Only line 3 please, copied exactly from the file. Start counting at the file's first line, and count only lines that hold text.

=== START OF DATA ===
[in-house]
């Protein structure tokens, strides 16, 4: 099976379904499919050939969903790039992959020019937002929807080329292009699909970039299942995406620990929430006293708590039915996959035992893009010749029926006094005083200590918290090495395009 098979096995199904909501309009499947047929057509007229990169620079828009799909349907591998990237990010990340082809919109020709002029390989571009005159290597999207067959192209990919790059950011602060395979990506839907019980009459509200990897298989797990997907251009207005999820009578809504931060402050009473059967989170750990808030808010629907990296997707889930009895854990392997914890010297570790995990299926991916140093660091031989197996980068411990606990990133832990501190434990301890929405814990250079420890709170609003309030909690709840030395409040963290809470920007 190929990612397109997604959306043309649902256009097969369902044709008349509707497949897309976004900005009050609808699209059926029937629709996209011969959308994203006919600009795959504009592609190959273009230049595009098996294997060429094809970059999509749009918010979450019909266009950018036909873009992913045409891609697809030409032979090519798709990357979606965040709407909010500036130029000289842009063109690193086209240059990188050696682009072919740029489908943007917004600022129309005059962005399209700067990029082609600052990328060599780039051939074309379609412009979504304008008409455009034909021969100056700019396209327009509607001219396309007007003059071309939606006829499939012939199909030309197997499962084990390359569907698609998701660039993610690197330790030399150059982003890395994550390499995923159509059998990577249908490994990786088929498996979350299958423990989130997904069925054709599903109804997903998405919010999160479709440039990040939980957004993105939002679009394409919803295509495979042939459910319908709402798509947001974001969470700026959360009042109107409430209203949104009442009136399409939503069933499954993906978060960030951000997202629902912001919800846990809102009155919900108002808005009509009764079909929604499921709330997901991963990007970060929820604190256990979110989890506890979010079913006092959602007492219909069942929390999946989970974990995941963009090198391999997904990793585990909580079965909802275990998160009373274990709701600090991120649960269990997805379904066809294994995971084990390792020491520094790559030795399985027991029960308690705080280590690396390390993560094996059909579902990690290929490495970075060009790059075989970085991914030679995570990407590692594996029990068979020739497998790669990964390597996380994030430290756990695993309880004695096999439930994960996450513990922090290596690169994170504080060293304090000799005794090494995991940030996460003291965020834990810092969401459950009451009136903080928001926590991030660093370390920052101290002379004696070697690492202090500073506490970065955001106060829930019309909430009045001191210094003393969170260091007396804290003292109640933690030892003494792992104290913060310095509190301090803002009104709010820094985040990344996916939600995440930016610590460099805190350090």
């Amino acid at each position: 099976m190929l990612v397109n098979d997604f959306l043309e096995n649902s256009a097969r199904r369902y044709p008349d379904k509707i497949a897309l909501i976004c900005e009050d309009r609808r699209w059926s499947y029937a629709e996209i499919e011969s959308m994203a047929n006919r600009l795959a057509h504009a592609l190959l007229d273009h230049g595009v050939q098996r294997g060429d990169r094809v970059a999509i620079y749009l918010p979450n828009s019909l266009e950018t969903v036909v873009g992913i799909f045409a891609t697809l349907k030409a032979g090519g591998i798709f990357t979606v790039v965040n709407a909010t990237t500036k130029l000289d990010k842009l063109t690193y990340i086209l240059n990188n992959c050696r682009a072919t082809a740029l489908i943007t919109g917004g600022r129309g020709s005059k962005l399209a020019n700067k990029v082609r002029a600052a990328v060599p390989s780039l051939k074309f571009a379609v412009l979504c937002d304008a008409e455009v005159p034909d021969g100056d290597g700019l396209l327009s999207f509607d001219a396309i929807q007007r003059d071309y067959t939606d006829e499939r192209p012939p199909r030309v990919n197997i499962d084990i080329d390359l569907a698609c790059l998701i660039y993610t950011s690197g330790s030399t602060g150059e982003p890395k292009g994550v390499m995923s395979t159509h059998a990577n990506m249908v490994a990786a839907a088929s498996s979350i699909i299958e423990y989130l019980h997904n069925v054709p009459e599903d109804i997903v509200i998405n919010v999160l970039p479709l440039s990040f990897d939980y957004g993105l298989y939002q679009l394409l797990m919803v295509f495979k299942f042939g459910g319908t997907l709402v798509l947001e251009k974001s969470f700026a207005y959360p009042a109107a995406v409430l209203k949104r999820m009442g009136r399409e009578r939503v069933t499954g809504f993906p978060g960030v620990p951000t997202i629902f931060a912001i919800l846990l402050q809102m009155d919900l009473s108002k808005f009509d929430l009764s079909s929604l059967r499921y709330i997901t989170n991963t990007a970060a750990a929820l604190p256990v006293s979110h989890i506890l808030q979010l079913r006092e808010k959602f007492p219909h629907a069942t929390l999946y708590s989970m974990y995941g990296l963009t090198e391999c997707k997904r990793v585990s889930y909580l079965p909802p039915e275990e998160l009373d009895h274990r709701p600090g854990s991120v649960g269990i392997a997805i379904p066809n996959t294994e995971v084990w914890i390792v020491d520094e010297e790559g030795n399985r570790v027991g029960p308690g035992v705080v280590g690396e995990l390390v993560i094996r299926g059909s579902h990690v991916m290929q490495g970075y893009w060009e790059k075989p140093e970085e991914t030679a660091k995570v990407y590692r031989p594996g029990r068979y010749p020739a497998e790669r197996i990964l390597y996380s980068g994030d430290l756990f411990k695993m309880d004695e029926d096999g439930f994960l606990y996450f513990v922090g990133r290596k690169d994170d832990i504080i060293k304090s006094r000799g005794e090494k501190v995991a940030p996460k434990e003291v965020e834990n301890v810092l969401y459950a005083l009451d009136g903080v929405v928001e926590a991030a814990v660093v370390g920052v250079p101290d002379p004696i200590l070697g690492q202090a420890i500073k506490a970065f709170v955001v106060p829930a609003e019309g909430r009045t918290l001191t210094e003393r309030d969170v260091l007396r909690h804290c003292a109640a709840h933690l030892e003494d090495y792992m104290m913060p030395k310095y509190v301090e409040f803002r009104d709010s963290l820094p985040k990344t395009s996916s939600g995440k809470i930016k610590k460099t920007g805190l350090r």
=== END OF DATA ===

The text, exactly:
């Amino acid at each position: 099976m190929l990612v397109n098979d997604f959306l043309e096995n649902s256009a097969r199904r369902y044709p008349d379904k509707i497949a897309l909501i976004c900005e009050d309009r609808r699209w059926s499947y029937a629709e996209i499919e011969s959308m994203a047929n006919r600009l795959a057509h504009a592609l190959l007229d273009h230049g595009v050939q098996r294997g060429d990169r094809v970059a999509i620079y749009l918010p979450n828009s019909l266009e950018t969903v036909v873009g992913i799909f045409a891609t697809l349907k030409a032979g090519g591998i798709f990357t979606v790039v965040n709407a909010t990237t500036k130029l000289d990010k842009l063109t690193y990340i086209l240059n990188n992959c050696r682009a072919t082809a740029l489908i943007t919109g917004g600022r129309g020709s005059k962005l399209a020019n700067k990029v082609r002029a600052a990328v060599p390989s780039l051939k074309f571009a379609v412009l979504c937002d304008a008409e455009v005159p034909d021969g100056d290597g700019l396209l327009s999207f509607d001219a396309i929807q007007r003059d071309y067959t939606d006829e499939r192209p012939p199909r030309v990919n197997i499962d084990i080329d390359l569907a698609c790059l998701i660039y993610t950011s690197g330790s030399t602060g150059e982003p890395k292009g994550v390499m995923s395979t159509h059998a990577n990506m249908v490994a990786a839907a088929s498996s979350i699909i299958e423990y989130l019980h997904n069925v054709p009459e599903d109804i997903v509200i998405n919010v999160l970039p479709l440039s990040f990897d939980y957004g993105l298989y939002q679009l394409l797990m919803v295509f495979k299942f042939g459910g319908t997907l709402v798509l947001e251009k974001s969470f700026a207005y959360p009042a109107a995406v409430l209203k949104r999820m009442g009136r399409e009578r939503v069933t499954g809504f993906p978060g960030v620990p951000t997202i629902f931060a912001i919800l846990l402050q809102m009155d919900l009473s108002k808005f009509d929430l009764s079909s929604l059967r499921y709330i997901t989170n991963t990007a970060a750990a929820l604190p256990v006293s979110h989890i506890l808030q979010l079913r006092e808010k959602f007492p219909h629907a069942t929390l999946y708590s989970m974990y995941g990296l963009t090198e391999c997707k997904r990793v585990s889930y909580l079965p909802p039915e275990e998160l009373d009895h274990r709701p600090g854990s991120v649960g269990i392997a997805i379904p066809n996959t294994e995971v084990w914890i390792v020491d520094e010297e790559g030795n399985r570790v027991g029960p308690g035992v705080v280590g690396e995990l390390v993560i094996r299926g059909s579902h990690v991916m290929q490495g970075y893009w060009e790059k075989p140093e970085e991914t030679a660091k995570v990407y590692r031989p594996g029990r068979y010749p020739a497998e790669r197996i990964l390597y996380s980068g994030d430290l756990f411990k695993m309880d004695e029926d096999g439930f994960l606990y996450f513990v922090g990133r290596k690169d994170d832990i504080i060293k304090s006094r000799g005794e090494k501190v995991a940030p996460k434990e003291v965020e834990n301890v810092l969401y459950a005083l009451d009136g903080v929405v928001e926590a991030a814990v660093v370390g920052v250079p101290d002379p004696i200590l070697g690492q202090a420890i500073k506490a970065f709170v955001v106060p829930a609003e019309g909430r009045t918290l001191t210094e003393r309030d969170v260091l007396r909690h804290c003292a109640a709840h933690l030892e003494d090495y792992m104290m913060p030395k310095y509190v301090e409040f803002r009104d709010s963290l820094p985040k990344t395009s996916s939600g995440k809470i930016k610590k460099t920007g805190l350090r």